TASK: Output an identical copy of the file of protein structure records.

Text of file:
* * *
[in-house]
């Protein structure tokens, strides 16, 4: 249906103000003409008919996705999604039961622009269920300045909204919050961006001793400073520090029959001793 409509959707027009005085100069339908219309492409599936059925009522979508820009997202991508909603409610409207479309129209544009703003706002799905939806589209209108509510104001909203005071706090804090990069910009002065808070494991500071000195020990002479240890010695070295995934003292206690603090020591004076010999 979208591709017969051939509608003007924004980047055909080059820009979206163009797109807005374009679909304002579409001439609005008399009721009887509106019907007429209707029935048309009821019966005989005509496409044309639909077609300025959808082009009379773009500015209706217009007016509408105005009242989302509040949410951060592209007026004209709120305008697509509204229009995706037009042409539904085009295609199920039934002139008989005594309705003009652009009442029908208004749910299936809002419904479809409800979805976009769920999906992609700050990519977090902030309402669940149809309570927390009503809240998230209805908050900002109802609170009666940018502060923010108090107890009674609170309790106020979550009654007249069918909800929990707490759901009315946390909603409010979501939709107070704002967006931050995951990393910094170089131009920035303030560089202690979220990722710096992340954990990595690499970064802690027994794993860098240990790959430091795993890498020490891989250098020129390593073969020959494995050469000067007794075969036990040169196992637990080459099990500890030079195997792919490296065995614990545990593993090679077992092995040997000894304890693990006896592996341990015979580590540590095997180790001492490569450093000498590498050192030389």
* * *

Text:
[in-house]
């Protein structure tokens, strides 16, 4: 249906103000003409008919996705999604039961622009269920300045909204919050961006001793400073520090029959001793 409509959707027009005085100069339908219309492409599936059925009522979508820009997202991508909603409610409207479309129209544009703003706002799905939806589209209108509510104001909203005071706090804090990069910009002065808070494991500071000195020990002479240890010695070295995934003292206690603090020591004076010999 979208591709017969051939509608003007924004980047055909080059820009979206163009797109807005374009679909304002579409001439609005008399009721009887509106019907007429209707029935048309009821019966005989005509496409044309639909077609300025959808082009009379773009500015209706217009007016509408105005009242989302509040949410951060592209007026004209709120305008697509509204229009995706037009042409539904085009295609199920039934002139008989005594309705003009652009009442029908208004749910299936809002419904479809409800979805976009769920999906992609700050990519977090902030309402669940149809309570927390009503809240998230209805908050900002109802609170009666940018502060923010108090107890009674609170309790106020979550009654007249069918909800929990707490759901009315946390909603409010979501939709107070704002967006931050995951990393910094170089131009920035303030560089202690979220990722710096992340954990990595690499970064802690027994794993860098240990790959430091795993890498020490891989250098020129390593073969020959494995050469000067007794075969036990040169196992637990080459099990500890030079195997792919490296065995614990545990593993090679077992092995040997000894304890693990006896592996341990015979580590540590095997180790001492490569450093000498590498050192030389």